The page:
1 out of 1 people found this review helpful.

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  • Anonymous

    Posted December 29, 2012

    Hard to put down if you have an interest in Japanese history and culture

    Golden does a wonderful job of blending the history of Japan from the 20's through the 50's through the eyes of one Geisha it is hard not to imagine him sitting in a teahouse in New York with a tape recorder and notepad at the feet of an aging Sayuri. Part history of Kyoto and all about the life and culture of the Geisha of Gion, it is a tale that draws you in from the first pages to its somewhat predictable conclusion. Being a realist I imagined the worse scenario befalling the heroine and in this tale it usually did, but for me the ending was not full of the terrible grief and loss that I had come to expect. A truly moving tale with memorable characters and imagery that will endure in my mind for years to come. Thanks for a great read, one of those rare books I couldn't put down and that leaves me a bit sad to return to the shelf.

    I started this journey on a rainy November afternoon in a small hotel room in Kyoto just across the river from Gion and steps from Pontocho. I finished it back home in Los Angeles, and as I read it here I found myself back in Japan side by side with Sayuri as she walked the streets I had so recently left behind. Thank you for taking me back to Kyoto so vividly and for giving me an even greater desire to return.

    1 out of 1 people found this review helpful.

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  • Anonymous

    Posted November 30, 2012

    I liked the book Memoirs of a Geisha in some parts; but

    I liked the book Memoirs of a Geisha in some parts; but I also disliked it at other parts. I
    liked the fact that the author was very descriptive of colors and really described the scenery.
    Especially when he would write about the kimonos, he would describe it so that I felt that I had
    actually just seen the beautiful kimono with my own eyes.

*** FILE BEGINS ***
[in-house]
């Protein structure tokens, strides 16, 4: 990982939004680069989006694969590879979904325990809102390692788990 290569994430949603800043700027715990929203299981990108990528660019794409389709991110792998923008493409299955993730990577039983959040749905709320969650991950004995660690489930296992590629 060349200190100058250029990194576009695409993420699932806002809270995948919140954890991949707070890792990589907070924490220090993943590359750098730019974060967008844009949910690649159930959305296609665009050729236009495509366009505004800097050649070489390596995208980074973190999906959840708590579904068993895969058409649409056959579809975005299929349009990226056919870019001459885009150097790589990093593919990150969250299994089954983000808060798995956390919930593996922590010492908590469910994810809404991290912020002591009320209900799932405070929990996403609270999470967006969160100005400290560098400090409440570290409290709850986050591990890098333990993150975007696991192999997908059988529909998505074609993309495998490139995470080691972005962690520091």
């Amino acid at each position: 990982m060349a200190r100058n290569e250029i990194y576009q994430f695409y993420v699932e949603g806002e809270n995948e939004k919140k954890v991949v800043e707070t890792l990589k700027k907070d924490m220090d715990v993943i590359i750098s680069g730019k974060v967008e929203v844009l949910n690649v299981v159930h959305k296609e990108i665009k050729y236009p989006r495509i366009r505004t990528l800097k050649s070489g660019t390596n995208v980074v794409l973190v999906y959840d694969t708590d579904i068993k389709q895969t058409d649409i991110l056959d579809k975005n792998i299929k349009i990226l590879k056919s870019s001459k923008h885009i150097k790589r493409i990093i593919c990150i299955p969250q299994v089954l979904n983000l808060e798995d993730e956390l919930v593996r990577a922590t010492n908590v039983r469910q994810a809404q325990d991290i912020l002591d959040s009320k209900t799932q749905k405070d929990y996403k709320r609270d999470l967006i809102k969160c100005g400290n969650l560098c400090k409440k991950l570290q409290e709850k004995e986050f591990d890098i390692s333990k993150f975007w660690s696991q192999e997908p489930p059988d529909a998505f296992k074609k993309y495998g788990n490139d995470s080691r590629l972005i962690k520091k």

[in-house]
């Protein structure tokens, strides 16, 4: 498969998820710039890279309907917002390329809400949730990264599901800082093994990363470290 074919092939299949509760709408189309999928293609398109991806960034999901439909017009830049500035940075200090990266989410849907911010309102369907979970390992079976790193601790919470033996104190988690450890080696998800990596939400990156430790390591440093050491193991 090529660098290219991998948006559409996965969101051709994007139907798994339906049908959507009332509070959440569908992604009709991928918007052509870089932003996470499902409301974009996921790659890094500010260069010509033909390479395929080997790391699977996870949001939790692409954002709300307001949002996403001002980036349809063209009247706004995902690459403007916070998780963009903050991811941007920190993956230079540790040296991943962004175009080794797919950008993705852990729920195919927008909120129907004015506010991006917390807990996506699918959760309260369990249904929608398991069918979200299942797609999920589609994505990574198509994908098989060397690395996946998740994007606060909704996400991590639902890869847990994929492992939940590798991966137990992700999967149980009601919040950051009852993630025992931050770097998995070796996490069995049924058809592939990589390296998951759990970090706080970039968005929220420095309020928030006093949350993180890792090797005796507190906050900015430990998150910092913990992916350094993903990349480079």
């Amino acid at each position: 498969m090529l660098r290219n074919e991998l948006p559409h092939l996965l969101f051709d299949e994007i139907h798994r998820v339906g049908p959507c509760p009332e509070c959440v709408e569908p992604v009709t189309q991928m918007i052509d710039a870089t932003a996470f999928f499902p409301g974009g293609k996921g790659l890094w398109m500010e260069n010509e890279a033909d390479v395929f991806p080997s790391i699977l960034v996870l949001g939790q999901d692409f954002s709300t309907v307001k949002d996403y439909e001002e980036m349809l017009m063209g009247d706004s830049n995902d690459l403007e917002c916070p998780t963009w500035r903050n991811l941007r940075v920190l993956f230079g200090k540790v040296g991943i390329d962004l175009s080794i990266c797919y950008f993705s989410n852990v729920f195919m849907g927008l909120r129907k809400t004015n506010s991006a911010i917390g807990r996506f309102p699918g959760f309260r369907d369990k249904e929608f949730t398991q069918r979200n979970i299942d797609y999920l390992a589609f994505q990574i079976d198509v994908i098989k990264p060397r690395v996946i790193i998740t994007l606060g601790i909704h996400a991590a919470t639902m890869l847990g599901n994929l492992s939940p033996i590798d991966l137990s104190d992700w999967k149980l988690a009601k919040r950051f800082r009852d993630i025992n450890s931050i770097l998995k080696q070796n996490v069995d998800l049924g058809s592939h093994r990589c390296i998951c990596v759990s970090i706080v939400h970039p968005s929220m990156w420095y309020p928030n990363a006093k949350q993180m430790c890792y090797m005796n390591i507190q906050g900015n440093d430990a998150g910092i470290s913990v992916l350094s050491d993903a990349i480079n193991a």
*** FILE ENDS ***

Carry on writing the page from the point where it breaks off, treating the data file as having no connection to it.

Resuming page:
I did not like the fact that at some points in the book it would be very interesting and a lot
    would be going on but in a lot of other parts nothing seemed to be happening. There was a lot of
    detail about the daily life of Sayuri for a while which didn’t seem to be relevant to the story. One
    example was when Sayuri was a maid, there would be extensive detail about was her chores and
    how she was jealous of Pumpkin because she was in training to become a Geisha.
    I think that if I was not reading this for a school project I would of liked it even more. I tend
    to not like books as much when I’m reading it for an assignment as much as I would have if I
    was reading it on my own. If it wasn’t the book that I picked for my assignment then I probably
    would have picked it up anyway later on because the story sounds and is indeed a very
    interesting one. Before I read this book I knew nothing of Geisha, but now I know exactly what
    they are and what they do.
    I think that the audience that would most like this book would be patient people that can
    stand to read a lot of detail. Also people that like to learn about being a geisha back during World
    War Two. I would recommend this book and will most likely be reading it again sometime in the
    near future.

    1 out of 1 people found this review helpful.

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  • Posted September 18, 2012

    more from this reviewer

    Memoirs of a Geisha By Arthur Golden In 1929 Sayuri┬┐s mother ha

    Memoirs of a Geisha
    By Arthur Golden